Pre-employment assessments and skills testing highlight the strengths and weaknesses that could derail a candidate’s performance. Assessments can be used to reduce the applicant pool and automatically eliminate candidates with a statistically poor likelihood of success (based upon validated and proven assessments). Well-built assessment reports will also provide questions and information you can use to increase the accuracy of your interviews.
Recruiters, managers, and HR teams can be counseled to avoid social media searches and other information that could ignite bias. Screening platforms, like our partner, Career.Place, make blind review simple and effective. Your first review of candidates is powerful and sets a ceiling on the diversity of your applicant pool. As you build on your hiring process, it’s helpful to set and track goals for diversity, quality hires, turnover, and retention, and share your results across your team.

What can I do now to build a more effective hiring process and avoid implicit bias?

While there are no easy fixes for implicit bias, the first step is awareness. There are no quick fixes, but training and education can spark awareness of one’s assumptions and decisions: common biases, stereotypes, comparison with previous applicants, reliance on intuition, and overconfidence. You can provide instruction on how to build rapport and create a positive candidate experience through questions relevant to the job and your organizational culture.
The most significant change you can make is to begin structured and behavioral interviewing. An unstructured interview, without established questions and scoring methodology, is no more accurate than flipping a coin. Just as your team is committed to set operating procedures and standards to ensure consistent execution, they should be equally committed to following a process and meeting set standards for hiring. Begin by asking questions and gathering analytics on each step of your interview and hiring process. Reducing implicit bias can accelerate your chance of making quality hires, save time, and contribute to your goals related to key business results, retention, and diversity.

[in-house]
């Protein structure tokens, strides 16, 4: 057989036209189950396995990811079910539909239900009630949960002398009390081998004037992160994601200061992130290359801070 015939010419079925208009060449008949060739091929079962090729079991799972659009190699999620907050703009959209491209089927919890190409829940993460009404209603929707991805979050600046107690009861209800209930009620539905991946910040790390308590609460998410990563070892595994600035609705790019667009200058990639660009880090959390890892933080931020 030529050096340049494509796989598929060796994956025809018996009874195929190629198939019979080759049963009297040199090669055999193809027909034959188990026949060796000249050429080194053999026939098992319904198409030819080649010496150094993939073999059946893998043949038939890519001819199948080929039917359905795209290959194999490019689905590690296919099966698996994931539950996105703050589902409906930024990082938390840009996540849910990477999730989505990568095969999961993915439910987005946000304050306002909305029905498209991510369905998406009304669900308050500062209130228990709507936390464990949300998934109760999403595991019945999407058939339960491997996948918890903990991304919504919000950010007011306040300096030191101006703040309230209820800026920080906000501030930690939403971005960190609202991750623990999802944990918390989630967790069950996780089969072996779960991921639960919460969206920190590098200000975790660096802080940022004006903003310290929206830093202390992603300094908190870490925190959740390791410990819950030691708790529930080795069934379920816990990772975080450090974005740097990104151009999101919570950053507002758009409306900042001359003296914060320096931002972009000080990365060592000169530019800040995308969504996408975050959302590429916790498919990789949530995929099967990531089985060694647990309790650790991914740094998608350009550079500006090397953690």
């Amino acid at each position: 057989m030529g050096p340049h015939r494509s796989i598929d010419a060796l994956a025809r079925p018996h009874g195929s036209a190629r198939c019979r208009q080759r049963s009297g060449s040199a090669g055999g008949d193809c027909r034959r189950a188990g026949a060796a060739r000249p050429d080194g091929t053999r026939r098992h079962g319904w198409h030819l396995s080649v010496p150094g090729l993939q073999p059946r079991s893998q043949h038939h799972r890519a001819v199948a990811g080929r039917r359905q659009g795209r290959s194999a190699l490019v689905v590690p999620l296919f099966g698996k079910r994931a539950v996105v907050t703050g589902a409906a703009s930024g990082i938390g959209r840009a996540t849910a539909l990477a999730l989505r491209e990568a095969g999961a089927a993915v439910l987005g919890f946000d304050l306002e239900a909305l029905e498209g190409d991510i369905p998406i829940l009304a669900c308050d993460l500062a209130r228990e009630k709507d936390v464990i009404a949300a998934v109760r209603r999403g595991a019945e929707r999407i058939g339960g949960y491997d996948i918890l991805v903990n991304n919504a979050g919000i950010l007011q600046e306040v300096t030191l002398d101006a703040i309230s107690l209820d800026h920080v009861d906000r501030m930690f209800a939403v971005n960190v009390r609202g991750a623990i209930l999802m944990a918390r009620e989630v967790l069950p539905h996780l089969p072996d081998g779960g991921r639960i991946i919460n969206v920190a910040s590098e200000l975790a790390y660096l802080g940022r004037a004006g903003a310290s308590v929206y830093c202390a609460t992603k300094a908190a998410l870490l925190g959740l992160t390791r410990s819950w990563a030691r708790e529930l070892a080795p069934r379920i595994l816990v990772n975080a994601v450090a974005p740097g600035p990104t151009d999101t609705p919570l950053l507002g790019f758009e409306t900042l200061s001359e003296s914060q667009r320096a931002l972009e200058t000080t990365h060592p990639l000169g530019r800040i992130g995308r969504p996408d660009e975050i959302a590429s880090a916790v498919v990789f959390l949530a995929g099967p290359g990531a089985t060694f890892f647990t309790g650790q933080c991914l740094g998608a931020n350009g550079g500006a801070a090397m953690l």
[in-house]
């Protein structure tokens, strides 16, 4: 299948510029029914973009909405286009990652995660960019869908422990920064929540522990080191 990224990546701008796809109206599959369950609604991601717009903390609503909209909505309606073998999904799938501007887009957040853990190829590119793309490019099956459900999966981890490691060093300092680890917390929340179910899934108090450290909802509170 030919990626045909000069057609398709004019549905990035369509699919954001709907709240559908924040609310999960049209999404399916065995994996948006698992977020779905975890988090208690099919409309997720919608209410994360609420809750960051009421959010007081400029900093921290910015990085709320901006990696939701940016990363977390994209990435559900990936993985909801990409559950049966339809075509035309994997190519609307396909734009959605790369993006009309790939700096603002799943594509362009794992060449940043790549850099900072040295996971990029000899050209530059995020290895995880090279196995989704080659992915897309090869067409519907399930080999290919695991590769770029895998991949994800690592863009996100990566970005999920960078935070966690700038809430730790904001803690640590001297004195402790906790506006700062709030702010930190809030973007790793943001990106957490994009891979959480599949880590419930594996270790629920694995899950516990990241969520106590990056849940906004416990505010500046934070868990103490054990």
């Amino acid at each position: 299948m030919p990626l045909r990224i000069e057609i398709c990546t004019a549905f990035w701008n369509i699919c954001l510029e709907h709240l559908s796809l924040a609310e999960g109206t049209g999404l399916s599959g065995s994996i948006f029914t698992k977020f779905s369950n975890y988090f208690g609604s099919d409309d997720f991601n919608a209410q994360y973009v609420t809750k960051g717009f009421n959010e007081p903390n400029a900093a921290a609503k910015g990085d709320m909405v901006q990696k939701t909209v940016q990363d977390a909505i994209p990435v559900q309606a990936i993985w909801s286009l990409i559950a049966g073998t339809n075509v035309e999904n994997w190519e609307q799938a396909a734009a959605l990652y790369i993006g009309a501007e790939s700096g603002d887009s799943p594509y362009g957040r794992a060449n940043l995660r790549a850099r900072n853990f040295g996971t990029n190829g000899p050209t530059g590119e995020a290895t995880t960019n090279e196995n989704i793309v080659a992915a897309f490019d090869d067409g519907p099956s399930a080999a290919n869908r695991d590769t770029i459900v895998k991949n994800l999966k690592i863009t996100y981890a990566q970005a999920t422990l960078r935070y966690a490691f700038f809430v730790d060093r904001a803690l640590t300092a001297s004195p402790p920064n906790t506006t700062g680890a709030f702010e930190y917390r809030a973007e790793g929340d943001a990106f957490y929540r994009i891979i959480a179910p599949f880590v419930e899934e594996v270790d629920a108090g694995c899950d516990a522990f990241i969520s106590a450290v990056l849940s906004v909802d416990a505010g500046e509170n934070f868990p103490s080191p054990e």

.btn-6073e0a04595f { color:#2e008b !important; border: 2px solid #2e008b; margin-bottom:15px; } .btn-6073e0a04595f::before { background-color:#2e008b !important; } .btn-6073e0a04595f:hover { color:#ffffff !important; }

This blog was written by Lindsey Freier, a PhD Student at Bowling Green State University’s nationally ranked Industrial-Organizational Psychology Program (and alma mater of our Managing Director, Jennifer Yugo!). As an intern at Corvirtus she provided analytics using our extensive employee experience data and selection tools and shared her research expertise on bias and team creativity. To learn more about Lindsey, connect with her on LinkedIn.

Related Posts
Career.Place LogoMan working at laptop with stylus pad and pen